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THE PRICE OF PROGRESS: Why the Government Should Fund Gene Therapy Treatments

Cheyn Shah • 2018 Issue


From The Editors:

Genetic diseases are unique because they aren't necessarily preventable, nor are they the results of someone's life choices. Unfortunately, the only way to cure a genetic disease is through gene therapy, a usually prohibitively expensive procedure. In "THE PRICE OF PROGRESS, Cheyn Shah explores the reasons why gene therapy is currently so expensive and thus unobtainable for most people. Shah offers a solution to this problem by proposing that the government create a fund to cover the costs of gene therapy for all patients. He discusses the approaches the government could take to make such a fund feasible, and how economic pitfalls might be avoided.


Seventeen year old Christian Guardino’s favorite thing to look at is the moon. They are recent acquaintances, because not very long ago, Guardino was blind.

Guardino owes his sight to Luxturna, the first FDA-approved gene therapy for an inherited illness [1]. Luxturna cures a type of blindness called Leber congenital amaurosis (LCA). LCA occurs when someone inherits defective genes that stop the photo-receptive cells in their eyes from producing proteins that convert light to electrical signals sent to the brain. There are currently eighteen different genes recognized as causing LCA [2]. Luxturna treats cases of LCA that are caused by one defective gene, RPE65, by replacing the defective copies of RPE65 in a patient’s eyes with healthy ones. Within a month, the retinal cells begin producing their proteins, and the patient’s vision improves.

Thus far Luxturna sounds miraculous, a testament to medicine’s power to treat those who, until yesterday, we considered beyond our power to help. There’s only one problem. A single injection of Luxturna costs $425,000 — more than the median home price in the US [3]. And unless a patient wants vision in only one eye, she will need two.

For those with minimal or no health insurance, breaking an ankle is an inconvenience in France and a disaster in America.

There is annual and predictable dismay in the US about the high cost of even commonplace medical care. For those with minimal or no health insurance, breaking an ankle is an inconvenience in France and a disaster in America. The existing anger, however, pales in comparison to the outcry we should expect to hear as gene therapies proliferate, both because of the astronomically high costs ($850,000 for Luxturna) and because gene therapies treat previously incurable and often devastating illnesses. Going bankrupt to fix a broken ankle is an absurdity; going bankrupt to restore one’s child’s vision is a tragedy. Yet, it need not be that way. The government could create a gene therapy fund that covers the cost of treatment. Before we get there, though, we first have to understand why prices are so high in the first place.

One reason drug manufacturers give is that most gene therapies are one-time treatments. Engineer a means to delivering a modified gene to a patient’s cells, administer it, monitor for improvements and complications, and it is done. A drug company that needs to recoup its investment on, say, a new form of chemotherapy, can charge lower prices because chemotherapy is typically administered several times. Yet many gene therapies, Luxturna among them, are one and done.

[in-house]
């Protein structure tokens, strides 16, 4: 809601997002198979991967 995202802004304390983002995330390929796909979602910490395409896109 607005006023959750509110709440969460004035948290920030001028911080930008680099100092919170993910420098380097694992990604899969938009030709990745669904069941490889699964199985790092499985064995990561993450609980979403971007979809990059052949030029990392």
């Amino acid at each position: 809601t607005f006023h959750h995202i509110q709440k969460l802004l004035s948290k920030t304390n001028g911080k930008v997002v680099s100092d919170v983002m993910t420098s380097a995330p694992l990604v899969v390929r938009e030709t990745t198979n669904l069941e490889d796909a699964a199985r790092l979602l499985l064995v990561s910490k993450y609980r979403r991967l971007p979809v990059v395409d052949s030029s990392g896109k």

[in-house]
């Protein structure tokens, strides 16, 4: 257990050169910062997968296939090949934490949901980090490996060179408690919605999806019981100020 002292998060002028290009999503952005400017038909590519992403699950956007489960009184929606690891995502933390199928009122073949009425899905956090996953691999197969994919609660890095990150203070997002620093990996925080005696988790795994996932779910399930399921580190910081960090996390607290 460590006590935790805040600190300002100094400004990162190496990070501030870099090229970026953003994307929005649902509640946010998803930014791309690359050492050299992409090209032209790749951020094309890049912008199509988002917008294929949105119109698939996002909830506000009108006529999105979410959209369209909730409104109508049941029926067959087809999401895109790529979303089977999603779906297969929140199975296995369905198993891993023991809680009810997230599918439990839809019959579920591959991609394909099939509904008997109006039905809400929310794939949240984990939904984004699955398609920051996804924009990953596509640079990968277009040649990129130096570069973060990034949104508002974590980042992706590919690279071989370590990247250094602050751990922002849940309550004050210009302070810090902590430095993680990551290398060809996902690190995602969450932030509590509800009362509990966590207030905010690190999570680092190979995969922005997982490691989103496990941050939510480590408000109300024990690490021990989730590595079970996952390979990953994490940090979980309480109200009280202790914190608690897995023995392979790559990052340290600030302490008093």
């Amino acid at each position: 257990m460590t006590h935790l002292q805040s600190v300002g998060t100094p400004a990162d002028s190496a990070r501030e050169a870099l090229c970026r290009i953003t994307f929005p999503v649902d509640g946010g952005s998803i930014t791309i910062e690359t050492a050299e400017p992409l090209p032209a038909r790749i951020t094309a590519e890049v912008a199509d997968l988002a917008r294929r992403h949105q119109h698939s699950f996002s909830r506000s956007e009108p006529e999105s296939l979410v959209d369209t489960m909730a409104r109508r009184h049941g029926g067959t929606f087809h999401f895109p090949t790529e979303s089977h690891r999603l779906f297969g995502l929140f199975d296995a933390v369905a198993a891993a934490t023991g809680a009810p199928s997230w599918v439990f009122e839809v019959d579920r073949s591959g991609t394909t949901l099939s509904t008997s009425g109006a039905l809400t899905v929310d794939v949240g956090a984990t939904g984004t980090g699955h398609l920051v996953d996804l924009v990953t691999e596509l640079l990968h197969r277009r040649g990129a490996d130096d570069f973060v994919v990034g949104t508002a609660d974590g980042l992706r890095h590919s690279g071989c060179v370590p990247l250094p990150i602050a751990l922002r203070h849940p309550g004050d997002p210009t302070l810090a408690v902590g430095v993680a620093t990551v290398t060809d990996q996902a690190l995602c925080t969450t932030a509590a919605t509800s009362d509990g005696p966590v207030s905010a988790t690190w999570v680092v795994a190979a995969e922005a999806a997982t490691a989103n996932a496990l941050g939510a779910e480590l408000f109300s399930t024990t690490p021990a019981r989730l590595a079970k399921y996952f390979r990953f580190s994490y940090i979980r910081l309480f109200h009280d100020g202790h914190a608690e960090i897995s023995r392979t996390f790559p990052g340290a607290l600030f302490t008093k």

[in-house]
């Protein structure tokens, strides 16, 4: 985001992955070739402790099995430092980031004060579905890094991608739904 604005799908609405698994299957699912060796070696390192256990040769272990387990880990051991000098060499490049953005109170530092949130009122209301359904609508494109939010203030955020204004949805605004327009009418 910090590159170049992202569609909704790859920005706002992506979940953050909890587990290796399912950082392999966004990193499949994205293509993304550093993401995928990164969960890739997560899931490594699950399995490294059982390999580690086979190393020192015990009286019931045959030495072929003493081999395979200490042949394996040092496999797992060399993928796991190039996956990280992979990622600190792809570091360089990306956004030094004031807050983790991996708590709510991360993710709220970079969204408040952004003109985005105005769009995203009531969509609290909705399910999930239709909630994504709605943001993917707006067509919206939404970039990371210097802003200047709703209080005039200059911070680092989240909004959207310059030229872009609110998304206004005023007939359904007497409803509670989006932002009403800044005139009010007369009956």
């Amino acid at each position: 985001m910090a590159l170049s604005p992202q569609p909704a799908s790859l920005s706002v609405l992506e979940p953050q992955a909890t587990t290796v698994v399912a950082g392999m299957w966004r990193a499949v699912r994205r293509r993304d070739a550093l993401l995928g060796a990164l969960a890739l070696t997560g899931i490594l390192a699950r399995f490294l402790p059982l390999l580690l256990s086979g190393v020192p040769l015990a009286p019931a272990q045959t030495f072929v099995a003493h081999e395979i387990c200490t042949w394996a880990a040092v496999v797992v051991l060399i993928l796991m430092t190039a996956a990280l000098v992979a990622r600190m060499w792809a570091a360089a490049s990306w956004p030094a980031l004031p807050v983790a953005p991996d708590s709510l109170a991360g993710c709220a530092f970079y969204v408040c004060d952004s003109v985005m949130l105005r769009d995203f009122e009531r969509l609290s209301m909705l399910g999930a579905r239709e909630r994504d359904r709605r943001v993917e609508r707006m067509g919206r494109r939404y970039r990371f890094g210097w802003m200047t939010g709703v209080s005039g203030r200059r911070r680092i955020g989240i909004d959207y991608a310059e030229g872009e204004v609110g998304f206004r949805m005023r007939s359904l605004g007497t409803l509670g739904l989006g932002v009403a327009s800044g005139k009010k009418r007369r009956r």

Secondly, the size of the market is small. Luxturna is to gene therapies what Tesla is to electric cars: a proof-of-concept. LCA was chosen as a candidate illness for gene therapy because it is caused by a single defective gene. Furthermore, the human eye is closed off from the immune system, which might otherwise attack the modified pathogens scientists use to alter a patient’s genes. However, only about 1 in 81,000 Americans has some kind of LCA, and only 8 percent of those are RPE65-caused, and thus, treatable by Luxturna. This means that Luxturna’s market grows by about four new cases a year in the US [4]. With such a small market, each patient has to make the drug company a great deal of money if it is to break even.

Whether this argument is reasonable or not depends on the number of people suffering from the genetic illness in question. For rare illnesses like LCA, the size of the market is a reasonable justification for a high price. For more prevalent ones, it is not. Sickle cell disease, for example, afflicts about 100,000 people in the US alone [5].

Finally, gene therapies are expensive and time-consuming to produce. This is certainly true of Luxturna, which cost $400 million to develop [6]. However, the cost of development today doesn’t necessarily tell us how things will go in the future. The research that led to Luxturna began in the nineties, and until recently, investors have been unwilling to fund gene therapies. The 1999 death of a young man, Jesse Gelsinger, in a gene therapy trial dried up funding in the field for years [7]. More importantly, the actual cost — in time and money — of creating gene therapies has been massively lowered by the advent of new technology. CRISPR, for instance, has changed the game.

For a gene therapy to work, scientists have to do several things. First, they have to locate the defective gene or genes causing the illness. Then, they have to engineer a way to get inside the patient’s cells and either deactivate that gene or replace it with a healthy copy. The means by which they get inside a patient’s cells is called a vector. The vector for Luxturna is a small, harmless pathogen called an adeno-associated virus (AAV) [1].

CRISPR is technically not a vector, but a means of recognizing repeated sequences in DNA. Cas9 is a protein that can splice new genes into existing sequences. CRISPR-Cas9’s costs are so low because it is not, technically, a brand new technology. It is actually a repurposing of defense mechanisms already existing in nature. Some bacteria defend themselves against viral infection by stealing a bit of the virus’ RNA and storing it in order to recognize future attacks by the same pathogen. CRISPR basically hijacks this system, allowing scientists to cut-and-paste genes into a genome at precise locations with high accuracy. Importantly, scientists can also edit multiple areas in a genome simultaneously, which greatly reduces the cost and time required to produce new genetic treatments [8].